4 Things Every Elementary Education Major is Tired of Hearing

With the holiday season right around the corner, it’s never too early to start dreading that distant family small talk. All is well as they’re prodding you about why you still haven’t brought a significant other to the function, but suddenly you’re backed into a corner and forced to talk about how school’s been going. “What’s that you’re studying again?” they'll ask. And when you proudly reply that you’re in the amazing field of education, you’re given a handful of outdated sayings and unwarranted responses. As a future teacher, you have a road of amazing experiences ahead of you but, along the way, you’re going to run into a ton of people who just don’t get why teachers want to change the world.

1. "You aren't going to make a lot of money"

We get that no one should spend thousands of dollars on college to go into a career that doesn’t pay much. But for us, it isn’t about the money. We chose to do this because of the reward of seeing growth in others. There’s more to life than money. Even if one day we decide that the paycheck is just not cutting it, we can always go administrative, but even the average pay rate for principals is still less than the rates for financial advisors or construction managers. Either way this isn’t the end all be all of our lives, so stop making it seem that way.

2. "You must have a lot of patience for kids" or "I could never"

You're right, I do. That’s how I can stand this conversation right now. A lot of people forget that they were once kids with a million questions. And the best response to those who “could never” is that they won’t ever have to. That's why I'm here. You're welcome.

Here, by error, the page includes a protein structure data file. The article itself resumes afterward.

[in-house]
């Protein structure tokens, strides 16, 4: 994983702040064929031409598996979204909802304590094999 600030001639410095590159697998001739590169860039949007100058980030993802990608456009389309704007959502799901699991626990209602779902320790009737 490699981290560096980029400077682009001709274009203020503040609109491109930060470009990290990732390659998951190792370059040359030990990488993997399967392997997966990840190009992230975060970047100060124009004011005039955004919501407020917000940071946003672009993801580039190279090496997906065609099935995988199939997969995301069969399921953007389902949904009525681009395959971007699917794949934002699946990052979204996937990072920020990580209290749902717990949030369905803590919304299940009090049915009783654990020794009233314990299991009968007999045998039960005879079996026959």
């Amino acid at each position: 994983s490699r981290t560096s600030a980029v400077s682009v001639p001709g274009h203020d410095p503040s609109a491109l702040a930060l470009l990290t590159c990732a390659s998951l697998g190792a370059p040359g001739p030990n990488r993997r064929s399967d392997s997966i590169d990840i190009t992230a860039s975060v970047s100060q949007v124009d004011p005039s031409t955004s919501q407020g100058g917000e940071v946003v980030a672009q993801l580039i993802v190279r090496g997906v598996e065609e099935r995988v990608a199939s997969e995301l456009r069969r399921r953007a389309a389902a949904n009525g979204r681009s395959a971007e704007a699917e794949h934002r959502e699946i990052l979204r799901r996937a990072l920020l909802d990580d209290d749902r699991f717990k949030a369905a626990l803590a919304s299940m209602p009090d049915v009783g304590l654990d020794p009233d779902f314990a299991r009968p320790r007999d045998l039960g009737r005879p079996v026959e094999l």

3. "At least you'll get your summers off!"

We do? This is news to me! Now, teachers do get a vacation or two, but any free time they have is spent preparing lesson plans, setting up their classrooms, and anticipating their students' needs. Did I mention that this isn’t a paid vacation? Teachers are basically unemployed for three months of the year, trying to juggle a second or third job just to keep food on the table. But yay, summer vacation!

4. "That sounds easy. You get to color all day!"

This is one of my favorites. I have yet to spend a day in a classroom where the sole task of the day is to color. Yeah, we get a little crafty here and there, but calling it easy is a stretch. Mariane M., an Elementary Education major at Carthage College, says that “some people might not think it takes much to be a teacher, but it takes a lot of passion and effort to do anything in education.” Lauren U., also pursuing Elementary Education, has a shared experience with this, telling HCC that “as I was working on my homework, a group of people sitting next to me were studying for their finance midterm. One student in particular was getting frustrated with a concept that he couldn't remember. Someone else studying with him told him not to worry, that he will remember it, and that at least he'll have a reputable degree by the end of all of this, unlike graduates in education. His friend then proceeded to tell him that a degree in education is the easiest degree to get.”

As education majors, we spend hours a day sitting through lectures and presentations, putting ourselves through the lessons that we will one day teach our students. No matter what anyone says, being a teacher is a tough job and if you really think about it, no one successful is where they are today without a teacher. Jacquelyn S., an Elementary Education major at Carthage, says “although I hear all of these things about teaching, I'm still choosing to follow my heart and my passion and become a teacher. I know I'll work long hours, sitting in a classroom grading and assessing students but that is my future, and teaching is what I'm passionate about. I will never let what anyone has to say about my future career stop me from doing what I have always dreamed about doing."